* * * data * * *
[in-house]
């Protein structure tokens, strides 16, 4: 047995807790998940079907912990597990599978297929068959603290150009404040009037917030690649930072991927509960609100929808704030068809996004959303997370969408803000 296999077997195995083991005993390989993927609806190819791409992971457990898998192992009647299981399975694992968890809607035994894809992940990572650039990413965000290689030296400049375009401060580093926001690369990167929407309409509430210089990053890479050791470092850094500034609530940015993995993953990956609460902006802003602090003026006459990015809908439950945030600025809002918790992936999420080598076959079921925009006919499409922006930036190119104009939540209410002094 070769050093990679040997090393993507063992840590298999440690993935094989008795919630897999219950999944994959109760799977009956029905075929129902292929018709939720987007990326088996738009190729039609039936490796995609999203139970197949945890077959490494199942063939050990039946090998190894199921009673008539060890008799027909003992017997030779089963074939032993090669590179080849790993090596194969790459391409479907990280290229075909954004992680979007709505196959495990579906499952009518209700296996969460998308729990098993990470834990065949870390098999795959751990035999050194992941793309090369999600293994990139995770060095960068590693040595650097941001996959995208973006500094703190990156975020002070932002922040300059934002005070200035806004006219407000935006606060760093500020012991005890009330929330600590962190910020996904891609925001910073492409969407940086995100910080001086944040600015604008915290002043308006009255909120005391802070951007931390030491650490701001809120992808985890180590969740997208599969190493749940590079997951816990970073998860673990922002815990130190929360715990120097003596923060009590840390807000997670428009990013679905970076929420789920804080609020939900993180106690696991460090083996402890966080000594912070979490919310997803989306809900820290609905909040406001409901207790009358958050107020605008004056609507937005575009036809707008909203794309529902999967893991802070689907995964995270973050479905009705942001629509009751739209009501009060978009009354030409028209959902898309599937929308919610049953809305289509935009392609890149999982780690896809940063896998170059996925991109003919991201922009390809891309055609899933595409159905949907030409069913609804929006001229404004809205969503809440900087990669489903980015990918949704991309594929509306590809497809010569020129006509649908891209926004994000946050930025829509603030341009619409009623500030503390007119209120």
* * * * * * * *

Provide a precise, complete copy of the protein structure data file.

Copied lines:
[in-house]
């Protein structure tokens, strides 16, 4: 047995807790998940079907912990597990599978297929068959603290150009404040009037917030690649930072991927509960609100929808704030068809996004959303997370969408803000 296999077997195995083991005993390989993927609806190819791409992971457990898998192992009647299981399975694992968890809607035994894809992940990572650039990413965000290689030296400049375009401060580093926001690369990167929407309409509430210089990053890479050791470092850094500034609530940015993995993953990956609460902006802003602090003026006459990015809908439950945030600025809002918790992936999420080598076959079921925009006919499409922006930036190119104009939540209410002094 070769050093990679040997090393993507063992840590298999440690993935094989008795919630897999219950999944994959109760799977009956029905075929129902292929018709939720987007990326088996738009190729039609039936490796995609999203139970197949945890077959490494199942063939050990039946090998190894199921009673008539060890008799027909003992017997030779089963074939032993090669590179080849790993090596194969790459391409479907990280290229075909954004992680979007709505196959495990579906499952009518209700296996969460998308729990098993990470834990065949870390098999795959751990035999050194992941793309090369999600293994990139995770060095960068590693040595650097941001996959995208973006500094703190990156975020002070932002922040300059934002005070200035806004006219407000935006606060760093500020012991005890009330929330600590962190910020996904891609925001910073492409969407940086995100910080001086944040600015604008915290002043308006009255909120005391802070951007931390030491650490701001809120992808985890180590969740997208599969190493749940590079997951816990970073998860673990922002815990130190929360715990120097003596923060009590840390807000997670428009990013679905970076929420789920804080609020939900993180106690696991460090083996402890966080000594912070979490919310997803989306809900820290609905909040406001409901207790009358958050107020605008004056609507937005575009036809707008909203794309529902999967893991802070689907995964995270973050479905009705942001629509009751739209009501009060978009009354030409028209959902898309599937929308919610049953809305289509935009392609890149999982780690896809940063896998170059996925991109003919991201922009390809891309055609899933595409159905949907030409069913609804929006001229404004809205969503809440900087990669489903980015990918949704991309594929509306590809497809010569020129006509649908891209926004994000946050930025829509603030341009619409009623500030503390007119209120």